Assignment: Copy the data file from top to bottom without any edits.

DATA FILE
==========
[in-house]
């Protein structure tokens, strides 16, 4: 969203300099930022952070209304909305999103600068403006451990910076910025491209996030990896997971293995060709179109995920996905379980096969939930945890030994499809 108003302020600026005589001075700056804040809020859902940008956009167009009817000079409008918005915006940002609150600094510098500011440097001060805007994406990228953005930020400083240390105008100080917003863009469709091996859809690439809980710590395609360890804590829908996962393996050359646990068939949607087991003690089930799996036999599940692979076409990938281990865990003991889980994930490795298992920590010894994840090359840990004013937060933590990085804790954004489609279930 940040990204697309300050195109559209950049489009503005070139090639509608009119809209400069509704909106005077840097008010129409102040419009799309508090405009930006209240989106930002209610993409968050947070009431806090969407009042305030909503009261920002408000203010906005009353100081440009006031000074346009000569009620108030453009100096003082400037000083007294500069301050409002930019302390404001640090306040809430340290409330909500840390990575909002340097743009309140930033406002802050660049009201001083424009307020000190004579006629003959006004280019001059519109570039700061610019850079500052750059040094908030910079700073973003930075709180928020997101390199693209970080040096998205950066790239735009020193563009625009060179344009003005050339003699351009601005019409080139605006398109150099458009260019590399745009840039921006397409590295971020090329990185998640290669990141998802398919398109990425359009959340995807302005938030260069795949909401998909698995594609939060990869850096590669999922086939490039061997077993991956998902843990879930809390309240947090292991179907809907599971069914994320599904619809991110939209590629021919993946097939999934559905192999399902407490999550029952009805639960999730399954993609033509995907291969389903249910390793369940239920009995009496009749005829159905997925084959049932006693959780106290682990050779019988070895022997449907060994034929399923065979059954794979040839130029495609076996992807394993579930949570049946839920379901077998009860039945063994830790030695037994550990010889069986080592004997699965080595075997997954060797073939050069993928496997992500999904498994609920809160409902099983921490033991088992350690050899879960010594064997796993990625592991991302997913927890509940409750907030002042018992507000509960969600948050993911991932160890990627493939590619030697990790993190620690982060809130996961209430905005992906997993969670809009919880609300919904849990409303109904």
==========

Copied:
[in-house]
């Protein structure tokens, strides 16, 4: 969203300099930022952070209304909305999103600068403006451990910076910025491209996030990896997971293995060709179109995920996905379980096969939930945890030994499809 108003302020600026005589001075700056804040809020859902940008956009167009009817000079409008918005915006940002609150600094510098500011440097001060805007994406990228953005930020400083240390105008100080917003863009469709091996859809690439809980710590395609360890804590829908996962393996050359646990068939949607087991003690089930799996036999599940692979076409990938281990865990003991889980994930490795298992920590010894994840090359840990004013937060933590990085804790954004489609279930 940040990204697309300050195109559209950049489009503005070139090639509608009119809209400069509704909106005077840097008010129409102040419009799309508090405009930006209240989106930002209610993409968050947070009431806090969407009042305030909503009261920002408000203010906005009353100081440009006031000074346009000569009620108030453009100096003082400037000083007294500069301050409002930019302390404001640090306040809430340290409330909500840390990575909002340097743009309140930033406002802050660049009201001083424009307020000190004579006629003959006004280019001059519109570039700061610019850079500052750059040094908030910079700073973003930075709180928020997101390199693209970080040096998205950066790239735009020193563009625009060179344009003005050339003699351009601005019409080139605006398109150099458009260019590399745009840039921006397409590295971020090329990185998640290669990141998802398919398109990425359009959340995807302005938030260069795949909401998909698995594609939060990869850096590669999922086939490039061997077993991956998902843990879930809390309240947090292991179907809907599971069914994320599904619809991110939209590629021919993946097939999934559905192999399902407490999550029952009805639960999730399954993609033509995907291969389903249910390793369940239920009995009496009749005829159905997925084959049932006693959780106290682990050779019988070895022997449907060994034929399923065979059954794979040839130029495609076996992807394993579930949570049946839920379901077998009860039945063994830790030695037994550990010889069986080592004997699965080595075997997954060797073939050069993928496997992500999904498994609920809160409902099983921490033991088992350690050899879960010594064997796993990625592991991302997913927890509940409750907030002042018992507000509960969600948050993911991932160890990627493939590619030697990790993190620690982060809130996961209430905005992906997993969670809009919880609300919904849990409303109904």